There have been many studies of the Atlantic Meridional Overturning Circulation (henceforward AMOC), sometimes known as the Gulf Stream because if flows around the Gulf of Mexico and then heads northeast with those Gulf waters. Humans have been keenly interested in this Atlantic current for as long as humans have been traversing the Atlantic. But, recently, our interest has turned to concern because this crucial current is faltering.

The AMOC is the flow in the Atlantic that carries warm tropical water north and nutrient-dense arctic water south. It is central to ecological balance throughout the Atlantic. However, it is also central to bathing northern Europe in warm waters, raising temperatures far above what would be expected from land located at such high latitudes. Remember, Europe is far north of the United States. Rome is further north than Chicago, and London is about the same latitude as Calgary in Alberta, Canada. The climate in Europe would be much colder and drier if it weren’t for this Atlantic flow.

However, it’s worse than that. When the AMOC stops flowing, the entire northern hemisphere turns frigid. The AMOC has failed many times in geologic history. Humans existed for the last crash. This happened at about 12,500 BCE and coincided with the Younger Dryas period of global cooling (these are interrelated phenomena). This short phase of worldwide increasing cold and decreasing precipitation was so disruptive that many human cultures turned to farming in order to try to regulate food supplies. The extinctions of many of the mega-fauna fall within this period, and those Pleistocene mammals that made it through the millennia of drought quickly succumbed to warming temperatures when the Younger Dryas ended.

But the truly terrifying thing about this current collapse is that it can happen and has happened abruptly. This is one geologic process that can happen on human timescales, with but a handful of decades separating robust flow and complete collapse. And we’ve known the AMOC is slowing for at least two decades.

I don’t know if many of you remember, but back in the late 20th century climatologists feared two apparently different paths to climate breakdown. One model showed that increasing hydrocarbons in the atmosphere would increase global temperature. This future climate would be energetic and wet and fundamentally unstable. But other models looked at the failing Atlantic circulation and predicted a future ice age. These are not as diametrically opposed as one might think. In fact, these two processes feed back into each other. Heating the globe leads to heating the oceans. Heating the oceans leads to heat spreading to cold waters. Heating the cold Arctic waters leads to less temperature difference between the poles and the tropics which reduces flow between them. Reduced flow is the breakdown of the Atlantic current. So warming the globe may likely crash the AMOC which could, in turn, freeze the globe — or at least dry it out rather stressfully. We might be saved from the heat, but the drought will kill us… (Or we could have icebergs chasing us around like in that goofy movie, The Day After Tomorrow…)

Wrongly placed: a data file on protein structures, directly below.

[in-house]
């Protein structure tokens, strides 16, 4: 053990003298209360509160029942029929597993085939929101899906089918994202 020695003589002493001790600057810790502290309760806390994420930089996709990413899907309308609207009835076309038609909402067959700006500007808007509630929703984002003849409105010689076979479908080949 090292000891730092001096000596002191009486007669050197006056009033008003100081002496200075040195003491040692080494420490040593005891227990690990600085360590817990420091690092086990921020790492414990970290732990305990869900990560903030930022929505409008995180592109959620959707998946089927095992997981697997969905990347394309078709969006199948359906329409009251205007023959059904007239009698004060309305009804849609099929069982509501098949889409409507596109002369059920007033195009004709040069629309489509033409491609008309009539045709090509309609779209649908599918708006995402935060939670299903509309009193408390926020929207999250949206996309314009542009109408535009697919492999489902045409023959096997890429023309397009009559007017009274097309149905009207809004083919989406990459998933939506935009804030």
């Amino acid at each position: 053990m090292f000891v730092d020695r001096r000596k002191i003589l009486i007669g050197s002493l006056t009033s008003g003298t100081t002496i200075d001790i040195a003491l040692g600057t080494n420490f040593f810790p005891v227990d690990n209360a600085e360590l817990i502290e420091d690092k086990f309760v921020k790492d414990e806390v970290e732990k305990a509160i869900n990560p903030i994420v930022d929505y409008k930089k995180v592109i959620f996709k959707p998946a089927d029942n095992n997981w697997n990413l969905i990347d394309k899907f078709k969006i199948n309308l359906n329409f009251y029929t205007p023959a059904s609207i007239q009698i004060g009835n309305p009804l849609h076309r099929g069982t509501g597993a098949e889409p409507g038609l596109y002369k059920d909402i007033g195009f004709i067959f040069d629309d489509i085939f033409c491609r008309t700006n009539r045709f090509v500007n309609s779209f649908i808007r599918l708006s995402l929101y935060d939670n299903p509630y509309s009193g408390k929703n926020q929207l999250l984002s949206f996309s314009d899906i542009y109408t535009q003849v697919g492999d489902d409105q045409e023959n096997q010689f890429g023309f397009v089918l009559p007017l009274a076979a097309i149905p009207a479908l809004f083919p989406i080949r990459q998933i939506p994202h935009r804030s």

There are other feedback loops in this messy system. For example, the melting of Greenland is sending cold water flowing south in a collision course with the AMOC. This has already deflected the AMOC’s northerly flow so that it turns east when it hits the glacial meltwaters. This causes the current to stagnate. It may continue east and eventually reach Europe, but it may also get lost in the wide expanse of the middle Atlantic. In either case, it will not reach the north of Europe. The UK and Ireland and the countries surrounding the North Sea will not be bathed in warm water. Tropical moisture in the air will be squeezed out with the cooler ocean temperatures and never reach continental interiors. Far fewer nutrients are suspended in glacial meltwater than in Arctic seawater, so there is less transport of nutrients even where the current is flowing. Greenland melt alone has the potential to cause another Little Ice Age, a time of routine crop failure and intensified cold all around the Atlantic.